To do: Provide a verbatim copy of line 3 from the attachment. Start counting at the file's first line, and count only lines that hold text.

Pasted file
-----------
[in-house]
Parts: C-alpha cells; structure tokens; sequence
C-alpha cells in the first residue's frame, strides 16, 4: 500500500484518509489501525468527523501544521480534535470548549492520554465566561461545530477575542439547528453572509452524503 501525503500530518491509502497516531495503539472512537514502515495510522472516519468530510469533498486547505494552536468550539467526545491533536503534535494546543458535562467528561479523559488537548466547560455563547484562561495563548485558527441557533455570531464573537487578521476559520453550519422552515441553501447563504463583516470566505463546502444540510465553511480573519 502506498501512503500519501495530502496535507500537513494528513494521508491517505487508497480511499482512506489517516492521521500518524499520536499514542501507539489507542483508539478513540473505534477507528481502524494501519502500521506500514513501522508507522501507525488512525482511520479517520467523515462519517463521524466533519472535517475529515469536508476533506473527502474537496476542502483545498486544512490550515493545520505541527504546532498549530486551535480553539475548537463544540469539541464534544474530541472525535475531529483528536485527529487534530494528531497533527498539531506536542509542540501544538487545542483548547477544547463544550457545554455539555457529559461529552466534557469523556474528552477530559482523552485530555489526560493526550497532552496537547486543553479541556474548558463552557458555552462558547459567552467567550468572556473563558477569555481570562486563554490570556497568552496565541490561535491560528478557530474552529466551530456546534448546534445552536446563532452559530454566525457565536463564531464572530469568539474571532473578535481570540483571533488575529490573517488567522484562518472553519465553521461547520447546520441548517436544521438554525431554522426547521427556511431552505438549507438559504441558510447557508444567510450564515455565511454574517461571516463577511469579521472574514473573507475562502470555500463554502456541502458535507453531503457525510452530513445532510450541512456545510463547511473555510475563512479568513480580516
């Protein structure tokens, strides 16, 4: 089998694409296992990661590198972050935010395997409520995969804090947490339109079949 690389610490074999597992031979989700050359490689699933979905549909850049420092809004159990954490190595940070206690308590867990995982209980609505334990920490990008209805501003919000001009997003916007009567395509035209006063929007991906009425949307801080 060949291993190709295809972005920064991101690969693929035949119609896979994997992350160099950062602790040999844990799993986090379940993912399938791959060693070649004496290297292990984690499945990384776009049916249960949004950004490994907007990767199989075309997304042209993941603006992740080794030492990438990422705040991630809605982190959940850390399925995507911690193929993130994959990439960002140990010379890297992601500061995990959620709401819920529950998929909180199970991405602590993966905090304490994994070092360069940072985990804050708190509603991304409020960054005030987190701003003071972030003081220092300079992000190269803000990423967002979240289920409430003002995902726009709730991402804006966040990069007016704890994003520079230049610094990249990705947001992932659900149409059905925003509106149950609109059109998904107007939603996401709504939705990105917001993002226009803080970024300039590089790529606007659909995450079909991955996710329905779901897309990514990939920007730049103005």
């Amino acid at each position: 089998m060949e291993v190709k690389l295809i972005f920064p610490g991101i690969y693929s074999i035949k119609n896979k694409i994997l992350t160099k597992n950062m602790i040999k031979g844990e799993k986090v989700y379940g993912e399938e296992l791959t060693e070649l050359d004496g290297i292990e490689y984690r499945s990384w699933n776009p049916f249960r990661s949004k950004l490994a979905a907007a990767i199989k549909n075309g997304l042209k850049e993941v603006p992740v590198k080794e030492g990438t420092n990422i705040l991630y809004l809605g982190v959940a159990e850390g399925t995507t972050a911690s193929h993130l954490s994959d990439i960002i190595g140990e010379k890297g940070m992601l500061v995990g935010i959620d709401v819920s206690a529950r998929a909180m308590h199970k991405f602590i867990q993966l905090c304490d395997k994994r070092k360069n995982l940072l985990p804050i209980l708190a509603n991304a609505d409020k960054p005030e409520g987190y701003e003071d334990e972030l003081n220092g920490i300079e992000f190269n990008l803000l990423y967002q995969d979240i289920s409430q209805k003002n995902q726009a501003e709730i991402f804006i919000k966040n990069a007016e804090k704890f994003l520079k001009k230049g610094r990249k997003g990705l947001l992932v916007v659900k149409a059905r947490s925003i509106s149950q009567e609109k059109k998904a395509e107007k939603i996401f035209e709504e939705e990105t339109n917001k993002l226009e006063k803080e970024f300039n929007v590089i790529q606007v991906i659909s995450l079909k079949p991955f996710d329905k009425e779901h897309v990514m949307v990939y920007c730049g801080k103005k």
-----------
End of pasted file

C-alpha cells in the first residue's frame, strides 16, 4: 500500500484518509489501525468527523501544521480534535470548549492520554465566561461545530477575542439547528453572509452524503 501525503500530518491509502497516531495503539472512537514502515495510522472516519468530510469533498486547505494552536468550539467526545491533536503534535494546543458535562467528561479523559488537548466547560455563547484562561495563548485558527441557533455570531464573537487578521476559520453550519422552515441553501447563504463583516470566505463546502444540510465553511480573519 502506498501512503500519501495530502496535507500537513494528513494521508491517505487508497480511499482512506489517516492521521500518524499520536499514542501507539489507542483508539478513540473505534477507528481502524494501519502500521506500514513501522508507522501507525488512525482511520479517520467523515462519517463521524466533519472535517475529515469536508476533506473527502474537496476542502483545498486544512490550515493545520505541527504546532498549530486551535480553539475548537463544540469539541464534544474530541472525535475531529483528536485527529487534530494528531497533527498539531506536542509542540501544538487545542483548547477544547463544550457545554455539555457529559461529552466534557469523556474528552477530559482523552485530555489526560493526550497532552496537547486543553479541556474548558463552557458555552462558547459567552467567550468572556473563558477569555481570562486563554490570556497568552496565541490561535491560528478557530474552529466551530456546534448546534445552536446563532452559530454566525457565536463564531464572530469568539474571532473578535481570540483571533488575529490573517488567522484562518472553519465553521461547520447546520441548517436544521438554525431554522426547521427556511431552505438549507438559504441558510447557508444567510450564515455565511454574517461571516463577511469579521472574514473573507475562502470555500463554502456541502458535507453531503457525510452530513445532510450541512456545510463547511473555510475563512479568513480580516